Risk: Concepts and Definitions

Knight (1921) defined risk as the state of the decision-making process where the probability of occurrence of an event is known. Accordingly, Reilly (1979) defines risk as "the uncertainty of future outcomes, or alternatively the probability of obtaining an adverse economic result." In this report we will concentrate on the second half of Reilly's definition. Traditionally, economists have divided risk into three components: market, social, and production. These components interact in different degrees and change in importance in the decision-making process.

Market risk is associated with the producer's lack of knowledge of future prices and quantities of input and outputs, uncertainty about timely availability of inputs, and inability to forecast changes in consumers' tastes and preferences. Social risk is associated with the producer's lack of knowledge of the availability of labor and the social interactions and conflicts that may affect his or her production. Production risk is associated with the producer's lack of knowledge of the components of the production process and the inherently stochastic nature of agriculture. It is important to point out that as producers learn about production systems, subjective evaluations about risk decrease in importance and objective risk increases.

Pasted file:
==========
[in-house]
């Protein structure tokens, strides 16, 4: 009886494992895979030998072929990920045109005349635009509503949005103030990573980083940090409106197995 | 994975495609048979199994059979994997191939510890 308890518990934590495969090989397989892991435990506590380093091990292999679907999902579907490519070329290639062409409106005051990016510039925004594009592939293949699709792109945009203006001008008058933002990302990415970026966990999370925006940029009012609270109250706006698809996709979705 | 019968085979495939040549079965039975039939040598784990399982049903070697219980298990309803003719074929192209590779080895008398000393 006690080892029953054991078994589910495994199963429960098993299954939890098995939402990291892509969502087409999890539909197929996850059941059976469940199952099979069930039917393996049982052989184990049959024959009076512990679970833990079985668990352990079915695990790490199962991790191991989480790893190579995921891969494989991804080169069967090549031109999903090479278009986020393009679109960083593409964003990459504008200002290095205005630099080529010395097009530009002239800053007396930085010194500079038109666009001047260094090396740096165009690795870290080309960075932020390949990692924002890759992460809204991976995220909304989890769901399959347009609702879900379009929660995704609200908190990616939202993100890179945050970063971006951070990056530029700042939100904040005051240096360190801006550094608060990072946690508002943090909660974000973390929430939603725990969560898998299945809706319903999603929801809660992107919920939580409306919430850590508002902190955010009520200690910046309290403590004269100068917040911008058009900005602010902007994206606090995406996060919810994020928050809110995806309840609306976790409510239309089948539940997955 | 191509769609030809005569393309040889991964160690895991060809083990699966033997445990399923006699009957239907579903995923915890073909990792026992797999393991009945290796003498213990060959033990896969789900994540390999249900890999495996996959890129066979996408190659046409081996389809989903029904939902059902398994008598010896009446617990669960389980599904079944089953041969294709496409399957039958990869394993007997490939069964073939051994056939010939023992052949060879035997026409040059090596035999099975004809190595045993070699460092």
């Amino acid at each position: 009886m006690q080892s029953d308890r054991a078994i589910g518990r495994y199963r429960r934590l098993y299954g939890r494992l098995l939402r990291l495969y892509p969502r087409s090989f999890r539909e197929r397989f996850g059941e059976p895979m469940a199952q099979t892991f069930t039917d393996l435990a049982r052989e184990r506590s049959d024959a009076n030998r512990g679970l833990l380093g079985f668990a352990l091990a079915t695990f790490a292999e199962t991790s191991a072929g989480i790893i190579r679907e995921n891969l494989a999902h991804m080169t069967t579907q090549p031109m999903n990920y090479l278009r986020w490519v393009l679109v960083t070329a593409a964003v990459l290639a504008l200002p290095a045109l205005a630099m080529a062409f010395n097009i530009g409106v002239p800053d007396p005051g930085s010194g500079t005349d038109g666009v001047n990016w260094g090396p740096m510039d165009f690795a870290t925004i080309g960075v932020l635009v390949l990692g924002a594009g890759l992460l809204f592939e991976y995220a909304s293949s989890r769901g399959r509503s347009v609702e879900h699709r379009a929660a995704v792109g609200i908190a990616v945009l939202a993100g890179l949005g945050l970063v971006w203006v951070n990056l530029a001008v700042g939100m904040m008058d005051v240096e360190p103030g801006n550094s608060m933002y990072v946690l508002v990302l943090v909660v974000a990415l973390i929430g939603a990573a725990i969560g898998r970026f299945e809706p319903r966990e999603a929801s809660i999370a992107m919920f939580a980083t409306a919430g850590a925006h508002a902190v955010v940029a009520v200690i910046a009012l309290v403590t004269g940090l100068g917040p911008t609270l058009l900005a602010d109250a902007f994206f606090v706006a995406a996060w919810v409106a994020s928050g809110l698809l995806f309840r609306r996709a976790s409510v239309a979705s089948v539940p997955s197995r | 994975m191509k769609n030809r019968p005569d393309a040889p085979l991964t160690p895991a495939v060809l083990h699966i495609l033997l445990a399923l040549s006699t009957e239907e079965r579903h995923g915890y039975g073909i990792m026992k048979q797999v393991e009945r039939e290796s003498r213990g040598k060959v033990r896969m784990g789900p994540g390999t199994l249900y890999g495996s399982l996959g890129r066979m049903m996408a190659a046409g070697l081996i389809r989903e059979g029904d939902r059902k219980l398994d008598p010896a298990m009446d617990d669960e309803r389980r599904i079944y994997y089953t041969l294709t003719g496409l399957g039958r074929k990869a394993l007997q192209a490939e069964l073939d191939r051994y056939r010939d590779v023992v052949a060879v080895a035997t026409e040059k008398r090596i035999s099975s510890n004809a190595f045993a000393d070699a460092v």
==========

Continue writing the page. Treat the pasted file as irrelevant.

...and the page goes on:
The @Risk Program